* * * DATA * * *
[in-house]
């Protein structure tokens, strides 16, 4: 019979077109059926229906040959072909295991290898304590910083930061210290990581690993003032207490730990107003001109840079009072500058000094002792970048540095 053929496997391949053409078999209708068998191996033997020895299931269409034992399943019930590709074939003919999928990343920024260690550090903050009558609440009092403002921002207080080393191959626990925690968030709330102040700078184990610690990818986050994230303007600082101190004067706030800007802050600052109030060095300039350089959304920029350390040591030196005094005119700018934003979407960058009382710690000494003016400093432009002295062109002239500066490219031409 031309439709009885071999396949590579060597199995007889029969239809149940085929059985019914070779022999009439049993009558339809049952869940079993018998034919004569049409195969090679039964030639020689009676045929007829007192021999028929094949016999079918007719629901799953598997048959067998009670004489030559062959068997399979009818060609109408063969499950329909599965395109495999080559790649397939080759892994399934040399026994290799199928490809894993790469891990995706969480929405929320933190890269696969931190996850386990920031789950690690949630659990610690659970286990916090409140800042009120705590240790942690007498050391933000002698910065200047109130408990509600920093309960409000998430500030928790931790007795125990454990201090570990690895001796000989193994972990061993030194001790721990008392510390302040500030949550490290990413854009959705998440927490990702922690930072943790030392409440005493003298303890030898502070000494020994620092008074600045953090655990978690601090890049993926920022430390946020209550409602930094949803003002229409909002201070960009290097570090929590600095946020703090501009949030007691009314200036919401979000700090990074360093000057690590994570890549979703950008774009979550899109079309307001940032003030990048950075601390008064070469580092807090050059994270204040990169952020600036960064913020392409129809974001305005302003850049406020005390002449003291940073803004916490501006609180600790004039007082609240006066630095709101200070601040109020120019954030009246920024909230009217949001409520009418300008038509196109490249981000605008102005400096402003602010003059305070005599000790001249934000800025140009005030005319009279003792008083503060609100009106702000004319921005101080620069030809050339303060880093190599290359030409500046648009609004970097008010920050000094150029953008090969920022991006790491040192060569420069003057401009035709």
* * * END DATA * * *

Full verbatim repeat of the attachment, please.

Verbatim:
[in-house]
């Protein structure tokens, strides 16, 4: 019979077109059926229906040959072909295991290898304590910083930061210290990581690993003032207490730990107003001109840079009072500058000094002792970048540095 053929496997391949053409078999209708068998191996033997020895299931269409034992399943019930590709074939003919999928990343920024260690550090903050009558609440009092403002921002207080080393191959626990925690968030709330102040700078184990610690990818986050994230303007600082101190004067706030800007802050600052109030060095300039350089959304920029350390040591030196005094005119700018934003979407960058009382710690000494003016400093432009002295062109002239500066490219031409 031309439709009885071999396949590579060597199995007889029969239809149940085929059985019914070779022999009439049993009558339809049952869940079993018998034919004569049409195969090679039964030639020689009676045929007829007192021999028929094949016999079918007719629901799953598997048959067998009670004489030559062959068997399979009818060609109408063969499950329909599965395109495999080559790649397939080759892994399934040399026994290799199928490809894993790469891990995706969480929405929320933190890269696969931190996850386990920031789950690690949630659990610690659970286990916090409140800042009120705590240790942690007498050391933000002698910065200047109130408990509600920093309960409000998430500030928790931790007795125990454990201090570990690895001796000989193994972990061993030194001790721990008392510390302040500030949550490290990413854009959705998440927490990702922690930072943790030392409440005493003298303890030898502070000494020994620092008074600045953090655990978690601090890049993926920022430390946020209550409602930094949803003002229409909002201070960009290097570090929590600095946020703090501009949030007691009314200036919401979000700090990074360093000057690590994570890549979703950008774009979550899109079309307001940032003030990048950075601390008064070469580092807090050059994270204040990169952020600036960064913020392409129809974001305005302003850049406020005390002449003291940073803004916490501006609180600790004039007082609240006066630095709101200070601040109020120019954030009246920024909230009217949001409520009418300008038509196109490249981000605008102005400096402003602010003059305070005599000790001249934000800025140009005030005319009279003792008083503060609100009106702000004319921005101080620069030809050339303060880093190599290359030409500046648009609004970097008010920050000094150029953008090969920022991006790491040192060569420069003057401009035709």